We only had three full days in the Pays des Écrins – and we can say straight away that we wished had more time! The tourism board had created an action-packed schedule of outdoor activities for us to get a taster of what the area had to offer. This did not disappoint us! Any of these activities could easily be expanded to a full day and some could indeed become the focus of an entire holiday. As you’ll see, we dived straight into some activities that, on the surface, seemed quite intense. However, everything we did was absolutely suitable for beginners or those with little experience. One common thread with everything we did was the quality of the instruction and, as we would see time and again in the trip, the absolute passion of the people we met. It’s also worth mentioning again that Winter activities don’t just mean skiing and that this area offers an array of activities. It is a perfect place to base a snow holiday for non skiers as well as generally being an excellent place for a Winter holiday in Europe.
We started off with an activity that definitely put us both out of our comfort zones: Ice climbing. We had both done indoor rope climbing before, but not for a number of years and besides which, Ice Climbing just seemed to be on a whole other level.
Ice climbing is a big deal in the Hautes Alpes and there are plenty of well-regarded climbing sites around Pays des Écrins. Before our climb, we had a trip to an outdoor store to meet our guide, Louis from ice-fall.com, and to collect our equipment: Rigid boots (you can also climb in your own B3 rated boots, which we intended to do, but our guide recommended we swap these out for the narrower hire boots for a better experience), climbing crampons (these differ from regular crampons in that they have aggressive vertically oriented spikes at the front), climbing axes, harnesses, ropes, helmets and various other climbing tools. If you’ve done any kind of rope climbing before, much of the gear will be familiar.
Our guide instantly put us at ease – he pointed out that when most people think of ice climbing they think of elite athletes, but the sport is a surprisingly accessible mountain activity and can be sampled inexpensively in a few hours just as we had planned.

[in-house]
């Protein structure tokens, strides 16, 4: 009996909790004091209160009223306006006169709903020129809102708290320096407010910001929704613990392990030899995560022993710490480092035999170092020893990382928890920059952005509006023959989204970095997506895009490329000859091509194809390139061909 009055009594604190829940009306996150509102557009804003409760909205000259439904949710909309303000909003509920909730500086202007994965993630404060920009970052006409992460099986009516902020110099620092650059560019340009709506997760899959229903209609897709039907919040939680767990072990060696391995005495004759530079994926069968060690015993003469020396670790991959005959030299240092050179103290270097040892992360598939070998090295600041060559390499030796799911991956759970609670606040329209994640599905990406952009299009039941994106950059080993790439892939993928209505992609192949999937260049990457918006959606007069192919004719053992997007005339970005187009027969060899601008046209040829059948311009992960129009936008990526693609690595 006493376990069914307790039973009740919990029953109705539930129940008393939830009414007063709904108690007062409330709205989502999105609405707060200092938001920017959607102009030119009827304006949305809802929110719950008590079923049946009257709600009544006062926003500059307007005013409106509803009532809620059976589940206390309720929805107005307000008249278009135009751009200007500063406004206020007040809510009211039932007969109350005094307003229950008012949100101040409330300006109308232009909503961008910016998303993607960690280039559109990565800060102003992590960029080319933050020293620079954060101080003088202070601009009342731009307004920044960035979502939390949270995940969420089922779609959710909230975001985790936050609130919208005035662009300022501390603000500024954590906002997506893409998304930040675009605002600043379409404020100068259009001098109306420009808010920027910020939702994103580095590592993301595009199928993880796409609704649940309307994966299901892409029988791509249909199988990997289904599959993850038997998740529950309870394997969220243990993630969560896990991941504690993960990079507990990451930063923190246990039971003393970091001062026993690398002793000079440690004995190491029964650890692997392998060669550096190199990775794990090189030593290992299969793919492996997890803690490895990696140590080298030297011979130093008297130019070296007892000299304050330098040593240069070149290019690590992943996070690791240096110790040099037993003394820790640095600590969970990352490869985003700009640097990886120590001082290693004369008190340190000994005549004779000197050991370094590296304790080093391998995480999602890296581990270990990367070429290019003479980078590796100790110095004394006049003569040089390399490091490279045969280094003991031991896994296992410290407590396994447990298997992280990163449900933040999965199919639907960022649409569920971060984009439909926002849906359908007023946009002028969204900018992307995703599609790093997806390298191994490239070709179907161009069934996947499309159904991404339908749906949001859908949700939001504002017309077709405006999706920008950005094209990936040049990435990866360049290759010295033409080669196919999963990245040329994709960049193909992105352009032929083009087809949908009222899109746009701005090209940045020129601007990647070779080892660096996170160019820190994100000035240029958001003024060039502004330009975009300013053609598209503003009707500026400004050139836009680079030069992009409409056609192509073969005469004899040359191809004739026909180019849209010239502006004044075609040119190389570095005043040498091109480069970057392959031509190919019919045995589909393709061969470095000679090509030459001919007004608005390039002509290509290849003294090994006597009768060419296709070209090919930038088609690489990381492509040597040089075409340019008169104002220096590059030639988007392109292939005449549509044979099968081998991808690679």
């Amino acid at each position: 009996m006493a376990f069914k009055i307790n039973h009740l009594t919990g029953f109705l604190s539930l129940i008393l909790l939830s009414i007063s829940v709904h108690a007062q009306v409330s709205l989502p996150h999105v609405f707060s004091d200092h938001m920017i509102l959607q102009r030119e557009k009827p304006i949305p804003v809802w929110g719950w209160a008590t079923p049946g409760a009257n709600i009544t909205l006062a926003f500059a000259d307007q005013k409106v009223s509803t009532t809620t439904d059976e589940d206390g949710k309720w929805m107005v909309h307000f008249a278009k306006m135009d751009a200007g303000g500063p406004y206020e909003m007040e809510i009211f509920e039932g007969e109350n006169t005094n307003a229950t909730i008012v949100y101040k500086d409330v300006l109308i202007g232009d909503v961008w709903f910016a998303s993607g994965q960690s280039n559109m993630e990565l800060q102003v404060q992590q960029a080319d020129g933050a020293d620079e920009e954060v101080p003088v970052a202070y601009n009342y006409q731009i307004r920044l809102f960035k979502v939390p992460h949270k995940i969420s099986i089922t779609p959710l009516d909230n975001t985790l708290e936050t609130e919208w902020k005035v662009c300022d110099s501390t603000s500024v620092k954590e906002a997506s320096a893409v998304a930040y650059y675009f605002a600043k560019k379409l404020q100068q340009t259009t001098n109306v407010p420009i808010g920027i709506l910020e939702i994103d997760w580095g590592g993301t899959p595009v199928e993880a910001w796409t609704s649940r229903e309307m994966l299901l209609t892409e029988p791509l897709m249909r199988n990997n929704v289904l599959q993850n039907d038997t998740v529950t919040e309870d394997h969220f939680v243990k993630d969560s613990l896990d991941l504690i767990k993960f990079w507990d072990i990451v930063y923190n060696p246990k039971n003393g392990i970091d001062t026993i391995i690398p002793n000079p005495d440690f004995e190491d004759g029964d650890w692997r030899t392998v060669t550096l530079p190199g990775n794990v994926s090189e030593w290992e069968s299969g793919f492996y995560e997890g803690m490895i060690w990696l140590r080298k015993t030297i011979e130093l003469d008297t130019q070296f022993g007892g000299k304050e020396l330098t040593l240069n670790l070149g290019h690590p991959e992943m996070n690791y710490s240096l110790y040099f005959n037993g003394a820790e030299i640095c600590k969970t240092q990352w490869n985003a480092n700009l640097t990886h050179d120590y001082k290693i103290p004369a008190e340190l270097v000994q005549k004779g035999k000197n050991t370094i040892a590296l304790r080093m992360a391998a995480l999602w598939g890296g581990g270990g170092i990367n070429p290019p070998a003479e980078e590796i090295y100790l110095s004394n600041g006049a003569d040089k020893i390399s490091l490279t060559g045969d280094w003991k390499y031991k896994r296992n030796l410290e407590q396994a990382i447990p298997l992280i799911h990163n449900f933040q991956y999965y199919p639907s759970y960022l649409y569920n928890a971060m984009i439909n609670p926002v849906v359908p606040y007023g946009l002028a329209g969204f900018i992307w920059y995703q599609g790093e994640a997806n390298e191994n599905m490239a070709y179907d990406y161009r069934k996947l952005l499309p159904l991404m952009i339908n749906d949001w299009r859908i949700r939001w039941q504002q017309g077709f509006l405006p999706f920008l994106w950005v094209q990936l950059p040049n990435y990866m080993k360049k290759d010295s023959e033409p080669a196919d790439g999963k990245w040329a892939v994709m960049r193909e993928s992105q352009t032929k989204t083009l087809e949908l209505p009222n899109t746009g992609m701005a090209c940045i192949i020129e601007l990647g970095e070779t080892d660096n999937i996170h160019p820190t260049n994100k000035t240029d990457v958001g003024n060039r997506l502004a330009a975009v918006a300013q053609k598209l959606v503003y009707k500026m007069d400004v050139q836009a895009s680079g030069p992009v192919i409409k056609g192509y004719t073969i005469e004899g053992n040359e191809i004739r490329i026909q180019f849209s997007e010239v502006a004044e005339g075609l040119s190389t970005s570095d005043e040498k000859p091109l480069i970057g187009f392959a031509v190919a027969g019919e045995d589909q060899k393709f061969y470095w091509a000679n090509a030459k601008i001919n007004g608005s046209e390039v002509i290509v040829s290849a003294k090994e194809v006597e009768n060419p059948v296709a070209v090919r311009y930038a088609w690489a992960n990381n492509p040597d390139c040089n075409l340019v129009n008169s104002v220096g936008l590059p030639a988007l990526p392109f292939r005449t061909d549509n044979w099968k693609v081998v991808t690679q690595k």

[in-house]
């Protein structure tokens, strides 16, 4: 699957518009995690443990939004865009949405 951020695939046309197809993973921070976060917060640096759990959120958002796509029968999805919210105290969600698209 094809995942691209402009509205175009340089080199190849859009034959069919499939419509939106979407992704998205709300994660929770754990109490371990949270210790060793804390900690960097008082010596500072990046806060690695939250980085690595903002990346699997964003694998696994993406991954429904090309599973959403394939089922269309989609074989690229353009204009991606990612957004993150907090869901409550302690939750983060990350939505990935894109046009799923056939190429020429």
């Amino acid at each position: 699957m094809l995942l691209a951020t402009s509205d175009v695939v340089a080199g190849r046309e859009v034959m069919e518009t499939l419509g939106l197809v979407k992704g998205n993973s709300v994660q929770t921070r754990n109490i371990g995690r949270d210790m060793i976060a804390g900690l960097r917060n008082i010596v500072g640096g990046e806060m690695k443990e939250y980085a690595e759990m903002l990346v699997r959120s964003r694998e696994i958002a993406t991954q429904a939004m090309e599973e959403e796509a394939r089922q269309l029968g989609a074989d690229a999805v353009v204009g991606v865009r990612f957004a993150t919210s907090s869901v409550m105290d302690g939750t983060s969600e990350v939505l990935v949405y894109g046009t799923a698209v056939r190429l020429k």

Our location was a stunning ice fall a few minutes outside of Vallouise. None the less, it was just a few minutes’ walk from the car park – so absolutely accessible. Our guide set up some top ropes and we got straight into a safety briefing before discussing the core techniques. After a few exercises to get used to the feel of the equipment and the basic techniques, it was time for our first proper climb. You might think of ice climbers using their massive strength to smash axes into the ice, but the reality is that it’s a much more subtle experience. It is physically demanding, but, at the level we climbed, not as much as we thought it would be with strategically planning out your line to the top and where to place the axes and crampon tips for optimum grip being far more important than brute strength.
We can’t say we were expert ice climbers by the end of our session – very far from it – but the session proved we could absolutely climb on ice and left us with a buzz we hadn’t felt for a long time! Ice-fall.com offer a range of different climbing experiences, ranging from short introductory session such as what we did, to multi-day experiences that build the beginner up to an advanced level or allow experienced climbers to develop their skills. You could easily build and entire visit to the area around these.
The second activity on our first day was Nordic Walking with our guide Elodie Larive from Randonne Écrins. If you hike with walking poles, then you might initially struggle to understand exactly what makes Nordic Walking different from what you already do. However, there are clear differences. Nordic Walking was originally conceived of as a way for those who practice Cross Country or ‘Nordic’ Skiing to maintain their fitness and technique when there’s no snow on the ground. It’s a method of walking that uses poles to engage the walker’s upper body much more so than regular walking does. Hikers use poles primarily to help with balance and to help lever them up ascents. In Nordic Walking the poles are used to help propel the walker forward.
You’ll often see Nordic Walkers moving at speed – taking long strides and looking almost as if they are about to start running – but the technique can easily be slowed down to fit the walker’s fitness level or intention: you can just as easily Nordic Walk at a more leisurely pace, taking in the views – and this is exactly what we did!